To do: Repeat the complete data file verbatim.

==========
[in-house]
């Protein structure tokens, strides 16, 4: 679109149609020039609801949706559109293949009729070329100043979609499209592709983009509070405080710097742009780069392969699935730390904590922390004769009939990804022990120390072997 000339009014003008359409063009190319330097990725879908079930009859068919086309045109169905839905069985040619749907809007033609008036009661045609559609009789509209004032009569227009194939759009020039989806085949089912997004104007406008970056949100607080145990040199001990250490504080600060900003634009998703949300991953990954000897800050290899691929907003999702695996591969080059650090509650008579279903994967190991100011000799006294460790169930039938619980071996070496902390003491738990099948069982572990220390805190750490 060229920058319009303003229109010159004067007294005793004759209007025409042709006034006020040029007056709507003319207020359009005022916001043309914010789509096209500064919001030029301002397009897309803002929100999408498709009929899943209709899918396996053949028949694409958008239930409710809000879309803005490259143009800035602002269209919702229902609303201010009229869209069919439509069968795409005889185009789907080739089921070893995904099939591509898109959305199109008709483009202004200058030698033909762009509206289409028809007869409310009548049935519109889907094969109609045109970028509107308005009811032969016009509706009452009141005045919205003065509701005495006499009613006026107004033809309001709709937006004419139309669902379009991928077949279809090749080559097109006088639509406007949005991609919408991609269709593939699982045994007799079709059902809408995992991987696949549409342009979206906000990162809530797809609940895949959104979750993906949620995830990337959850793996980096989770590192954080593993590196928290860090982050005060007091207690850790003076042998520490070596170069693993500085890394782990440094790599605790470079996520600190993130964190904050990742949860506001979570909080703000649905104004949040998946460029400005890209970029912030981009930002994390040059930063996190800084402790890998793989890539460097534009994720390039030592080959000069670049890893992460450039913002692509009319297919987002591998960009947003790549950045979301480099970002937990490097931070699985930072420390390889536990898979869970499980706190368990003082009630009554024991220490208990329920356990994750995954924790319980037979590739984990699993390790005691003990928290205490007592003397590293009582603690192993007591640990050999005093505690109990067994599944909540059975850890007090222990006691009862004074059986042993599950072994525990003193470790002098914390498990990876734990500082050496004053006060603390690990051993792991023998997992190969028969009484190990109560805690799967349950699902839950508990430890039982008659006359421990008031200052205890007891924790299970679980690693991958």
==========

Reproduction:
[in-house]
């Protein structure tokens, strides 16, 4: 679109149609020039609801949706559109293949009729070329100043979609499209592709983009509070405080710097742009780069392969699935730390904590922390004769009939990804022990120390072997 000339009014003008359409063009190319330097990725879908079930009859068919086309045109169905839905069985040619749907809007033609008036009661045609559609009789509209004032009569227009194939759009020039989806085949089912997004104007406008970056949100607080145990040199001990250490504080600060900003634009998703949300991953990954000897800050290899691929907003999702695996591969080059650090509650008579279903994967190991100011000799006294460790169930039938619980071996070496902390003491738990099948069982572990220390805190750490 060229920058319009303003229109010159004067007294005793004759209007025409042709006034006020040029007056709507003319207020359009005022916001043309914010789509096209500064919001030029301002397009897309803002929100999408498709009929899943209709899918396996053949028949694409958008239930409710809000879309803005490259143009800035602002269209919702229902609303201010009229869209069919439509069968795409005889185009789907080739089921070893995904099939591509898109959305199109008709483009202004200058030698033909762009509206289409028809007869409310009548049935519109889907094969109609045109970028509107308005009811032969016009509706009452009141005045919205003065509701005495006499009613006026107004033809309001709709937006004419139309669902379009991928077949279809090749080559097109006088639509406007949005991609919408991609269709593939699982045994007799079709059902809408995992991987696949549409342009979206906000990162809530797809609940895949959104979750993906949620995830990337959850793996980096989770590192954080593993590196928290860090982050005060007091207690850790003076042998520490070596170069693993500085890394782990440094790599605790470079996520600190993130964190904050990742949860506001979570909080703000649905104004949040998946460029400005890209970029912030981009930002994390040059930063996190800084402790890998793989890539460097534009994720390039030592080959000069670049890893992460450039913002692509009319297919987002591998960009947003790549950045979301480099970002937990490097931070699985930072420390390889536990898979869970499980706190368990003082009630009554024991220490208990329920356990994750995954924790319980037979590739984990699993390790005691003990928290205490007592003397590293009582603690192993007591640990050999005093505690109990067994599944909540059975850890007090222990006691009862004074059986042993599950072994525990003193470790002098914390498990990876734990500082050496004053006060603390690990051993792991023998997992190969028969009484190990109560805690799967349950699902839950508990430890039982008659006359421990008031200052205890007891924790299970679980690693991958």